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The People of the Abyss eBook

This eBook from the Gutenberg Project consists of approximately 185 pages of information about The People of the Abyss.
on the hard bench, with neither pillow nor covering, nor with any one looking after it.  Next half-a-dozen men, sleeping bolt upright or leaning against one another in their sleep.  In one place a family group, a child asleep in its sleeping mother’s arms, and the husband (or male mate) clumsily mending a dilapidated shoe.  On another bench a woman trimming the frayed strips of her rags with a knife, and another woman, with thread and needle, sewing up rents.  Adjoining, a man holding a sleeping woman in his arms.  Farther on, a man, his clothing caked with gutter mud, asleep, with head in the lap of a woman, not more than twenty-five years old, and also asleep.

It was this sleeping that puzzled me.  Why were nine out of ten of them asleep or trying to sleep?  But it was not till afterwards that I learned. It is a law of the powers that be that the homeless shall not sleep by night.  On the pavement, by the portico of Christ’s Church, where the stone pillars rise toward the sky in a stately row, were whole rows of men lying asleep or drowsing, and all too deep sunk in torpor to rouse or be made curious by our intrusion.

“A lung of London,” I said; “nay, an abscess, a great putrescent sore.”

“Oh, why did you bring me here?” demanded the burning young socialist, his delicate face white with sickness of soul and stomach sickness.

“Those women there,” said our guide, “will sell themselves for thru’pence, or tu’pence, or a loaf of stale bread.”

He said it with a cheerful sneer.

But what more he might have said I do not know, for the sick man cried,
“For heaven’s sake let us get out of this.”

CHAPTER VII—­A WINNER OF THE VICTORIA CROSS

I have found that it is not easy to get into the casual ward of the workhouse.  I have made two attempts now, and I shall shortly make a third.  The first time I started out at seven o’clock in the evening with four shillings in my pocket.  Herein I committed two errors.  In the first place, the applicant for admission to the casual ward must be destitute, and as he is subjected to a rigorous search, he must really be destitute; and fourpence, much less four shillings, is sufficient affluence to disqualify him.  In the second place, I made the mistake of tardiness.  Seven o’clock in the evening is too late in the day for a pauper to get a pauper’s bed.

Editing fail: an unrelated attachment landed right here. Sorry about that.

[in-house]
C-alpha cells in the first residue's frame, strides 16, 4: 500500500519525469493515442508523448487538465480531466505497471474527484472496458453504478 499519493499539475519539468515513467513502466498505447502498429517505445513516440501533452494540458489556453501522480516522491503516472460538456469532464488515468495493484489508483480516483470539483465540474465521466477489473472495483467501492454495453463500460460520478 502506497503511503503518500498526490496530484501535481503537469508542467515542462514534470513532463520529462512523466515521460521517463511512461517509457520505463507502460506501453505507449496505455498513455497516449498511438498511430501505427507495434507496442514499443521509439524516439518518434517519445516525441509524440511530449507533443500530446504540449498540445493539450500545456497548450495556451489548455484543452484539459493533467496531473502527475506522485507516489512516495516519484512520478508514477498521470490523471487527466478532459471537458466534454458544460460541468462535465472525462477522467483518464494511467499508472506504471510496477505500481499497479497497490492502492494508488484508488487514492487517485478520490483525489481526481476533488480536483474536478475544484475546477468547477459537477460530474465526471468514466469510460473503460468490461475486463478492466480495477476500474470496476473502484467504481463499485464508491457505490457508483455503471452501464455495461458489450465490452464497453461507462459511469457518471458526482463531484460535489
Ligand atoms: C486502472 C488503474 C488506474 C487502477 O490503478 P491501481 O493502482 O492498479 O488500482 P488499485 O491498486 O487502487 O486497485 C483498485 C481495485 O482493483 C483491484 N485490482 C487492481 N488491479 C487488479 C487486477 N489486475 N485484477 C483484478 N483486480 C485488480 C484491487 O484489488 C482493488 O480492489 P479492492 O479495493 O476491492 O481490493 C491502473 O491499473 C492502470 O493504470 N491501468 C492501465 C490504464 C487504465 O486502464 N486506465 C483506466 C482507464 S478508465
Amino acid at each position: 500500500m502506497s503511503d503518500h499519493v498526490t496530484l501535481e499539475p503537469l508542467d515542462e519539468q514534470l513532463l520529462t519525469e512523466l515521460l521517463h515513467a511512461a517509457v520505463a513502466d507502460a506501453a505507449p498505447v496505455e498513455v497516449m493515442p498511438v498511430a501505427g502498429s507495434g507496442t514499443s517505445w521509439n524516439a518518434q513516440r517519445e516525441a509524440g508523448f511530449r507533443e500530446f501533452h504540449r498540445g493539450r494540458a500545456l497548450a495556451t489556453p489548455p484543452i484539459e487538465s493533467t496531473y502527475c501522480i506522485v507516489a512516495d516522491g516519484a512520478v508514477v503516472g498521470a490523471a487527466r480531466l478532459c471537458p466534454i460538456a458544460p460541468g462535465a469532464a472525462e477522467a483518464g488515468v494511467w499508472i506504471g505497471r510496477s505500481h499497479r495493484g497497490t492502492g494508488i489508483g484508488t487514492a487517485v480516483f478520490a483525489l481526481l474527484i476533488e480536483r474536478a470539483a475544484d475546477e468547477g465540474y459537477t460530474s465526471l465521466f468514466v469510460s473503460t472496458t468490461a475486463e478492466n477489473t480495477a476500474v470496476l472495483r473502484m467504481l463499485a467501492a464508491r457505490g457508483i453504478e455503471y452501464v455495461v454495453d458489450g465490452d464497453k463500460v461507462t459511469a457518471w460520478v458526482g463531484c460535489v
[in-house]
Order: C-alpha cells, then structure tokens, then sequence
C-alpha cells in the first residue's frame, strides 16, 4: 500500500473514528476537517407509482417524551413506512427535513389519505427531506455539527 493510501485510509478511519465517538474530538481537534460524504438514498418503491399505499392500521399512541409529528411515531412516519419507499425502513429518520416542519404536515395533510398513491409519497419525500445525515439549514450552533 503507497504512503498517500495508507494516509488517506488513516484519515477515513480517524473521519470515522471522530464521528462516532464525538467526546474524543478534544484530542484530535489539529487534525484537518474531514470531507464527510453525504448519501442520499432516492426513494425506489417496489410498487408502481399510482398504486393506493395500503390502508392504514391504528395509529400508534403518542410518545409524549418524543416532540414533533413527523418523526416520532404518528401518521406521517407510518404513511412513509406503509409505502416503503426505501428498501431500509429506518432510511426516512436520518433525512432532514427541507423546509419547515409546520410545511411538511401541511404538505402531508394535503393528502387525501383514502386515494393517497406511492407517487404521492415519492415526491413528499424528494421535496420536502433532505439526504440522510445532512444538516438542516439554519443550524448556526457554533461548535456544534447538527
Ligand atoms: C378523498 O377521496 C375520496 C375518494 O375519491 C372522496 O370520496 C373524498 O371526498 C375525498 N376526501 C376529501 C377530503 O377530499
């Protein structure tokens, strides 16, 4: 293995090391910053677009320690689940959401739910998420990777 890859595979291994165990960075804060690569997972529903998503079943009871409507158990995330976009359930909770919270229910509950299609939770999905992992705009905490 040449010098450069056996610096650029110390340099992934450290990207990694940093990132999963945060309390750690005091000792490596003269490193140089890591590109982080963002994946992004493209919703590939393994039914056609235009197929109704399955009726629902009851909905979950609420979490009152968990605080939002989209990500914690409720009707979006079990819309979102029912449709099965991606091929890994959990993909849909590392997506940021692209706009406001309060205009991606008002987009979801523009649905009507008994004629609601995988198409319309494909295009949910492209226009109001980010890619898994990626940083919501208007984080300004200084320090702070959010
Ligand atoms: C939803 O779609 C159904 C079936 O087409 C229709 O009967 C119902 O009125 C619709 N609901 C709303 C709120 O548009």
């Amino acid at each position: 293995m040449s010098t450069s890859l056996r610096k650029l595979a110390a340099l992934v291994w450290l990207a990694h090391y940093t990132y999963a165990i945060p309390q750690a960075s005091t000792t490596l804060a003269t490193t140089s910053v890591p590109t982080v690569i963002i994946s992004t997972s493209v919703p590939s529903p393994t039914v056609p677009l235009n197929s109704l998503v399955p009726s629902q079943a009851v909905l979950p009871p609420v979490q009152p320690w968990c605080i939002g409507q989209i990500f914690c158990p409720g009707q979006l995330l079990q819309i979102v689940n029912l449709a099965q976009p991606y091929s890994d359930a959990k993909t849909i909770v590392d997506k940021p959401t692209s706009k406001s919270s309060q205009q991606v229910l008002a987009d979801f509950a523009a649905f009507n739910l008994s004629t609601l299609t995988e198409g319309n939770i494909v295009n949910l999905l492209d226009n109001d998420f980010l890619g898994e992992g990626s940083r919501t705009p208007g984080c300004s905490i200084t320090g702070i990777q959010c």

For the benefit of gently nurtured and innocent folk, let me explain what a ward is.  It is a building where the homeless, bedless, penniless man, if he be lucky, may casually rest his weary bones, and then work like a navvy next day to pay for it.

My second attempt to break into the casual ward began more auspiciously.  I started in the middle of the afternoon, accompanied by the burning young socialist and another friend, and all I had in my pocket was thru’pence.  They piloted me to the Whitechapel Workhouse, at which I peered from around a friendly corner.  It was a few minutes past five in the afternoon but already a long and melancholy line was formed, which strung out around the corner of the building and out of sight.

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